Tuesday, March 2, 2010

River Rodents and New Ventures!

It was another gorgeous Saturday this past weekend to get out and fish the Missouri River. I stopped in Headhunters fly shop in Craig to get the latest news about the river, and to get any ideas of where to head out. This time, I was able to meet fly fishing guide John Arnold, the other half of ownership to Headhunters. John was kind enough to point me in a direction I have never fished from shore on the river before. Though I am sure this location is no secret to the locals, I will respectfully decline to expose it's whereabouts. To me, this area has some very special things going on within the braided system of islands and side channels. The entire structure of some of these channels take on the appearance of small creek or stream water appeal. Classic riffles, seams, back eddies, and slight undercut banks make this water very appealing to any fly fishing enthusiast!

I hadn't even been on the water for 10 minutes head hunting the banks when I came across a serious midge hatch on a bank side log. It was caked with the tiny mosquito like insects, ranging from 22 to 26 in size.

I scanned the bank carefully up ahead hoping to see some sipping brutes just feet from the bank. Not this time. The river was stunning as the sun's rays sparkled upon the surface. I wouldn't place any bets I'd see any risers with the sunny conditions, so I decided to fish with a pink firebead sowbug in some nice medium paced water at the convergence of an island seam created by the main river and a smaller side channel. I was bound to get a fish! I worked the seam, stepping slowly upriver, covering as much water as possible. 15 minutes passed, 30 minutes, 45, an hour. Nothing, not even a bump of any sort. My feet were getting a bit chilly so I decided to take my boots and waders off to warm them back up in the sun. As I laid on the bank, a pesky river rat of sorts, otter or muskrat, decided to play a little joke on me. I heard a few splashes thinking it was a big brown sipping some top-water morsels, yet I was only disappointed to see the over-sized rodent duck his head below the surface. I let him do his thing, not thinking much of it. After 15-20 minutes, I slid on my waders, tightened on my wading boots and was ready to fish the afternoon away. As I reeled in the 15 feet of fly line I had left dangling just off the bank, I noticed it was now split in two. HUGE MISTAKE! That damn pesky varmint had straight up chewed right through my fly line, and taken a good 4-5 feet of it down into his bank-side dwelling! I was furious! Only the river heard the obscenities that flew out of my mouth like bats outta hell! And if that river could talk, I'm sure it would ban me from ever returning! My temper got the best of me as I caught myself relentlessly kicking in the pests front door. "That'll teach you a @#$ damn lesson!" is all I remember muttering. I apologized to God for cursing his name, learned a valuable lesson about fly lines and river rodents, and decided to head back to Craig to get my hands on a new line.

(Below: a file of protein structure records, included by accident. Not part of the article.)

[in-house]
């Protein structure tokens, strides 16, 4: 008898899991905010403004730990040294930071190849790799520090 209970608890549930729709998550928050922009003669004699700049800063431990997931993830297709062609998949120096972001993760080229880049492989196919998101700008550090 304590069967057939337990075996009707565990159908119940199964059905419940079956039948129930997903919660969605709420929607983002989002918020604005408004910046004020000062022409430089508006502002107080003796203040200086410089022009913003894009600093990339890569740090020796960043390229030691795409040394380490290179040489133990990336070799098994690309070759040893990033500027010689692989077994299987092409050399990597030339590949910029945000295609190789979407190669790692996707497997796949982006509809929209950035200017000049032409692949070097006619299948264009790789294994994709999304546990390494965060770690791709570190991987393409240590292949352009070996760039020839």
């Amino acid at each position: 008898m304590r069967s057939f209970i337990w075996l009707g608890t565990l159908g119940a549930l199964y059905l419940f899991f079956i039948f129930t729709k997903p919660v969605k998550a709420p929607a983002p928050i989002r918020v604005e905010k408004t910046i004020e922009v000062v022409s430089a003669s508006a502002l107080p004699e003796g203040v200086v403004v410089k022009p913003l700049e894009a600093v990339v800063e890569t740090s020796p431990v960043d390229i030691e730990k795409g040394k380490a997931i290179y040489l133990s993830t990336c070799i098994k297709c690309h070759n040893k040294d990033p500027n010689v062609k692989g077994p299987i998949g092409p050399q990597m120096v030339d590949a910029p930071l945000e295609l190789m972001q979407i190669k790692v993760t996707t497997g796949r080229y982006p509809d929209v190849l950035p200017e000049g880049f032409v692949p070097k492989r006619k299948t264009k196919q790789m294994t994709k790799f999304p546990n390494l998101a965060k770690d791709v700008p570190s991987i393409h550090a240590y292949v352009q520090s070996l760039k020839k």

I brought my reel and line into the fly shop to explain my misfortune, and the response was that of disbelief. Apparently I have been the first fly fisher to have been duped by a cunning river rat! After a few laughs, John was able to match my rod and reel with the exact line, only used. It looked liked it has been used once or twice, no more older looking that brand new fly line. He was more than happy to lend a fellow fly fisherman a hand and gave it to me at no charge. We then talked about fly rods, switch and spey in particular and the lines and reels that accompany them. We then began talking about my profession as a graphic designer and the help he would need with the Headhunters logo, t-shirts and signs. He offered to help me out with some spey casting lessons and I offered to work on the various projects he would need help with. An hour or so passed and I decided to call it a day as it was nearing 4:30. Even though I hadn't been so successful on the river that day, I was able to come out the whole situation with a feeling a victory! I appreciate the fly line and the opportunity John had presented me with. If it hadn't been for that muskrat, I'm almost certain that I wouldn't have made back into the fly shop to talk "business" with John. So I will end this post with a new found respect for river rodents, raise my glass and say cheers to the wonderful world of fly fishing!Look closely and you will see the perpetrator leisurely swimming in the current.


  1. Ok...I can only imagine how tee'd off you were,
    but dude, that is hilarious.

    HA! What a story that will make years down the
    road...."I remember, back in 20-10..."

    At least you got some work out of the whole
    ordeal (as a freelance designer after-hours,
    I can relate).

    Once again, great read!

  2. CA,

    Like I said, only that rivers know how pissed I was at that moment! I'm sure it will be a story told to the future kids at some point, haha!

    I appreciate your time taken to enjoy the writing!

    ...and yes, freelance work is always great!